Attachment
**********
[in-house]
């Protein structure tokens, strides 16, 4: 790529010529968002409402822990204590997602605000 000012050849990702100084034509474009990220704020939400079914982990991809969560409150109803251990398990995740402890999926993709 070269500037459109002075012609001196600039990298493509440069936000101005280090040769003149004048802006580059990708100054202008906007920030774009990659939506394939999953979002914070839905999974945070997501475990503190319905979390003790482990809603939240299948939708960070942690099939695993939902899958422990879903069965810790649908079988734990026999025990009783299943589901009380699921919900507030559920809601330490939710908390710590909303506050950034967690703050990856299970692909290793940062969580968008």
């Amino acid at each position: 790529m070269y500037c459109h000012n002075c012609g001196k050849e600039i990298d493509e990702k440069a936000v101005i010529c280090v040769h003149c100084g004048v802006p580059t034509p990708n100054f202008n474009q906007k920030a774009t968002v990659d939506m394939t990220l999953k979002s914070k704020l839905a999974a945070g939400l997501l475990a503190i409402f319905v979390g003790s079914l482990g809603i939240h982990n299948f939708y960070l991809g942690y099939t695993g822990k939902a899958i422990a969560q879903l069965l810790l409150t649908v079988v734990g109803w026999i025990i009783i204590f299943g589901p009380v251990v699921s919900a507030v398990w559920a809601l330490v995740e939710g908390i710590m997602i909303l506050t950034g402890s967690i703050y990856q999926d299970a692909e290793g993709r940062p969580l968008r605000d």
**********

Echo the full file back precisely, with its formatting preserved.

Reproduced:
[in-house]
């Protein structure tokens, strides 16, 4: 790529010529968002409402822990204590997602605000 000012050849990702100084034509474009990220704020939400079914982990991809969560409150109803251990398990995740402890999926993709 070269500037459109002075012609001196600039990298493509440069936000101005280090040769003149004048802006580059990708100054202008906007920030774009990659939506394939999953979002914070839905999974945070997501475990503190319905979390003790482990809603939240299948939708960070942690099939695993939902899958422990879903069965810790649908079988734990026999025990009783299943589901009380699921919900507030559920809601330490939710908390710590909303506050950034967690703050990856299970692909290793940062969580968008």
């Amino acid at each position: 790529m070269y500037c459109h000012n002075c012609g001196k050849e600039i990298d493509e990702k440069a936000v101005i010529c280090v040769h003149c100084g004048v802006p580059t034509p990708n100054f202008n474009q906007k920030a774009t968002v990659d939506m394939t990220l999953k979002s914070k704020l839905a999974a945070g939400l997501l475990a503190i409402f319905v979390g003790s079914l482990g809603i939240h982990n299948f939708y960070l991809g942690y099939t695993g822990k939902a899958i422990a969560q879903l069965l810790l409150t649908v079988v734990g109803w026999i025990i009783i204590f299943g589901p009380v251990v699921s919900a507030v398990w559920a809601l330490v995740e939710g908390i710590m997602i909303l506050t950034g402890s967690i703050y990856q999926d299970a692909e290793g993709r940062p969580l968008r605000d």